NBC's Saturday Night Live makes a habit of skewering the rich, famous, and powerful — including, and perhaps especially, whoever happens to be the President of the United States. Before President Donald Trump, presidents have largely taken this as part of the job, sometimes even welcoming it — but Trump is a notable exception. SNL's current Trump portrayer Alec Baldwin responded to Trump's latest tweet about SNL, making it clear that he believes the president went too far this time.
"Nothing funny about tired Saturday Night Live on Fake News NBC! Question is, how do the Networks get away with these total Republican hit jobs without retribution? Likewise for many other shows?" Trump tweeted on Sunday. "Very unfair and should be looked into. This is the real Collusion!"
Soon after that, Trump tweeted again, this time in all caps: "THE RIGGED AND CORRUPT MEDIA IS THE ENEMY OF THE PEOPLE!"
Trump has frequently tweeted negatively about SNL, even claiming in a December 2018 tweet that SNL's practice of criticizing him "should be tested in courts, can’t be legal." According to Baldwin, Trump's frequent invectives against SNL and, more broadly, the media, are creating a potentially dangerous situation for him, even if Trump didn't mention him specifically.
"I wonder if a sitting President exhorting his followers that my role in a TV comedy qualifies me as an enemy of the people constitutes a threat to my safety and that of my family?" Baldwin tweeted late on Sunday, after Trump had already criticized the SNL episode.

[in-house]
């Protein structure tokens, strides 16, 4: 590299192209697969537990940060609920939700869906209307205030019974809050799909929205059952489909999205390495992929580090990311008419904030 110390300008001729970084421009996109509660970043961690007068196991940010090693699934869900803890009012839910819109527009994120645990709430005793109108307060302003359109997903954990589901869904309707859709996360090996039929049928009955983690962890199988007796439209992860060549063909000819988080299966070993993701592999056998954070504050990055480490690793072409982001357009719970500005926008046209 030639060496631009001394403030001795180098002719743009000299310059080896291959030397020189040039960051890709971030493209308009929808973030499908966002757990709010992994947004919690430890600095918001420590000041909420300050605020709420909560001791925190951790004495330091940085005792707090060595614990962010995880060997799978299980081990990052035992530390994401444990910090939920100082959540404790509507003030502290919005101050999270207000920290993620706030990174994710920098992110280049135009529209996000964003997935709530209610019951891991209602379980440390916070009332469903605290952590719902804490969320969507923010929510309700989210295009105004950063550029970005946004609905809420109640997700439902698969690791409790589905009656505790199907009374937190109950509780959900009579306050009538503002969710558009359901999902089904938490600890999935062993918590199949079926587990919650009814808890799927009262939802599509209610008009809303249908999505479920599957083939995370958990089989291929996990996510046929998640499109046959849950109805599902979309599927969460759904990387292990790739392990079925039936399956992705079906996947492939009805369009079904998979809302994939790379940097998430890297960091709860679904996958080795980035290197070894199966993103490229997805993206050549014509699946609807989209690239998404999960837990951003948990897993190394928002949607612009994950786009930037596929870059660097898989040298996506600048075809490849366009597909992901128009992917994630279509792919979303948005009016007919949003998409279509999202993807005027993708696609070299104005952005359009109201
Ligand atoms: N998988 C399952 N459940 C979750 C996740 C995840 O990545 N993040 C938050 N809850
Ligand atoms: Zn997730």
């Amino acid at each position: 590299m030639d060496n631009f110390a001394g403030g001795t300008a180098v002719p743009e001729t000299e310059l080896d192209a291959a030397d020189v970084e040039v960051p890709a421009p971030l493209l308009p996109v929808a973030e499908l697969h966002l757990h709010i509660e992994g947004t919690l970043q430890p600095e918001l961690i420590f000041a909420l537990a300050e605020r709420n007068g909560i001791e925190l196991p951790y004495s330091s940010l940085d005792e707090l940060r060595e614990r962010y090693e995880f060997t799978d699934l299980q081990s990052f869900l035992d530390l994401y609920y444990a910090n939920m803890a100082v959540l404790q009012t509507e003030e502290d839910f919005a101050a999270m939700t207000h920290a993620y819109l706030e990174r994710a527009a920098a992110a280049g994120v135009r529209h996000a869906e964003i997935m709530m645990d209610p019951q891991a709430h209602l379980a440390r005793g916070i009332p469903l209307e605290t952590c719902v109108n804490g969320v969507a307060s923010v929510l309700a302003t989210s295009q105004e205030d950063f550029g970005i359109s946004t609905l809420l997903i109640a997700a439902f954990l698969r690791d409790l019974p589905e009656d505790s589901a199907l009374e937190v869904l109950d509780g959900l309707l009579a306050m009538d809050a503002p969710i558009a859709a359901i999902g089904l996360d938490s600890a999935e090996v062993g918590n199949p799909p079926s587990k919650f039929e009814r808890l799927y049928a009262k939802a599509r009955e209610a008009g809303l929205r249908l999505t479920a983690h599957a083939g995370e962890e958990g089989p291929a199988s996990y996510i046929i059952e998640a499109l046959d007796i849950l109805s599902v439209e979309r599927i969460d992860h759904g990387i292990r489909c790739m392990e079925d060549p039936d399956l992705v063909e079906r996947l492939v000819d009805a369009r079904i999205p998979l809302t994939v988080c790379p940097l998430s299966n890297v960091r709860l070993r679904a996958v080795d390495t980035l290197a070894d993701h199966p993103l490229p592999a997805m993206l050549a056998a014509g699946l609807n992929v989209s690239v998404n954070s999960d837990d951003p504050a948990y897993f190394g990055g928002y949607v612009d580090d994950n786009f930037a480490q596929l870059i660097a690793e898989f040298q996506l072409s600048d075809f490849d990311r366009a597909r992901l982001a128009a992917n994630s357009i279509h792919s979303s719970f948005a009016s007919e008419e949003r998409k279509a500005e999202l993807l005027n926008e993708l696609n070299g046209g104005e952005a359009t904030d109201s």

Trump has often referred to the media as the "enemy of the people," as he did in his Sunday tweet, even once making up the statistic that at least one-third of Americans agreed with him, as BBC noted. BBC also added that there is no actual evidence or polling to suggest that the statistic is true. While Trump's critics have to some extent become accustomed to this particular criticism of the media, it's worth remembering where it comes from. As The Guardian wrote, it appeared as far back as Shakespeare — but the first people to truly attach power to the phrase were 20th century dictators, most notably Joseph Stalin.
Numerous media organizations have told Trump, both directly and through the media itself, how dangerous they believe this sort of rhetoric to be. New York Times publisher A. G. Sulzberger met with Trump to convey that message in the summer of 2018, and then did so again early in 2019 after Trump's rhetoric towards journalists and the media didn't change.
Violence against journalists and the media increased significantly in 2018, according to a report from Reporters Without Borders. Most notable, of course, was the murder of Saudi journalist Jamal Khashoggi, which Trump was unwilling to criticize Saudi Arabia for even though the murder was carried out at the Saudi embassy in Istanbul. A bit closer to home, though, an attendee at a Trump rally attacked a BBC cameraman, and the attacker was caught on tape saying "F*ck the media!" The White House later condemned violence against members of the press, as The Independent reported — but Trump evidently hasn't changed his rhetoric. Perhaps Baldwin has reason to worry.